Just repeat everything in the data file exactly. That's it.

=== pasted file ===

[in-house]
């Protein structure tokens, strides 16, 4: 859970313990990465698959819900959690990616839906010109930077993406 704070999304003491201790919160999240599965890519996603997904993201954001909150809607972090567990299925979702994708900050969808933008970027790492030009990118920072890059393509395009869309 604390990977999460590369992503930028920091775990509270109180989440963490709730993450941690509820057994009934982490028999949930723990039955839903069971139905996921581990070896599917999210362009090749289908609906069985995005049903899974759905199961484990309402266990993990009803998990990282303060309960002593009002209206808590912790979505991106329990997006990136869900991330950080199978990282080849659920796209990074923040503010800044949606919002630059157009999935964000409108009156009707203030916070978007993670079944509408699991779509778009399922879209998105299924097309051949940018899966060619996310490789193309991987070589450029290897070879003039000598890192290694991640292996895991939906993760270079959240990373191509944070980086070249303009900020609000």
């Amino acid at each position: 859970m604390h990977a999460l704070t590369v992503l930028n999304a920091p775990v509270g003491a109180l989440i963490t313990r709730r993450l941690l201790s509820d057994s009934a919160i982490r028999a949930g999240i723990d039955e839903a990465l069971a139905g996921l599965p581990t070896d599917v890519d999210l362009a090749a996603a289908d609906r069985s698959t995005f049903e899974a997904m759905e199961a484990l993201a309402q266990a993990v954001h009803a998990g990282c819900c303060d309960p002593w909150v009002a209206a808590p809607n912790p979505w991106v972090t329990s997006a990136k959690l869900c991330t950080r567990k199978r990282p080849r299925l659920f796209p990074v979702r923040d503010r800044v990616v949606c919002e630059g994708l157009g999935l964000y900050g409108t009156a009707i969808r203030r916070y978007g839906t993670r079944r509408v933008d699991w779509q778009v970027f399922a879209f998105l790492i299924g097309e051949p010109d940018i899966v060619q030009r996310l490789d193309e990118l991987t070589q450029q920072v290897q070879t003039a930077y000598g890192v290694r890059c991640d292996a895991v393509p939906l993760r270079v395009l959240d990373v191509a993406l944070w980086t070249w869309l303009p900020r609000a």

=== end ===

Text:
[in-house]
């Protein structure tokens, strides 16, 4: 859970313990990465698959819900959690990616839906010109930077993406 704070999304003491201790919160999240599965890519996603997904993201954001909150809607972090567990299925979702994708900050969808933008970027790492030009990118920072890059393509395009869309 604390990977999460590369992503930028920091775990509270109180989440963490709730993450941690509820057994009934982490028999949930723990039955839903069971139905996921581990070896599917999210362009090749289908609906069985995005049903899974759905199961484990309402266990993990009803998990990282303060309960002593009002209206808590912790979505991106329990997006990136869900991330950080199978990282080849659920796209990074923040503010800044949606919002630059157009999935964000409108009156009707203030916070978007993670079944509408699991779509778009399922879209998105299924097309051949940018899966060619996310490789193309991987070589450029290897070879003039000598890192290694991640292996895991939906993760270079959240990373191509944070980086070249303009900020609000």
């Amino acid at each position: 859970m604390h990977a999460l704070t590369v992503l930028n999304a920091p775990v509270g003491a109180l989440i963490t313990r709730r993450l941690l201790s509820d057994s009934a919160i982490r028999a949930g999240i723990d039955e839903a990465l069971a139905g996921l599965p581990t070896d599917v890519d999210l362009a090749a996603a289908d609906r069985s698959t995005f049903e899974a997904m759905e199961a484990l993201a309402q266990a993990v954001h009803a998990g990282c819900c303060d309960p002593w909150v009002a209206a808590p809607n912790p979505w991106v972090t329990s997006a990136k959690l869900c991330t950080r567990k199978r990282p080849r299925l659920f796209p990074v979702r923040d503010r800044v990616v949606c919002e630059g994708l157009g999935l964000y900050g409108t009156a009707i969808r203030r916070y978007g839906t993670r079944r509408v933008d699991w779509q778009v970027f399922a879209f998105l790492i299924g097309e051949p010109d940018i899966v060619q030009r996310l490789d193309e990118l991987t070589q450029q920072v290897q070879t003039a930077y000598g890192v290694r890059c991640d292996a895991v393509p939906l993760r270079v395009l959240d990373v191509a993406l944070w980086t070249w869309l303009p900020r609000a």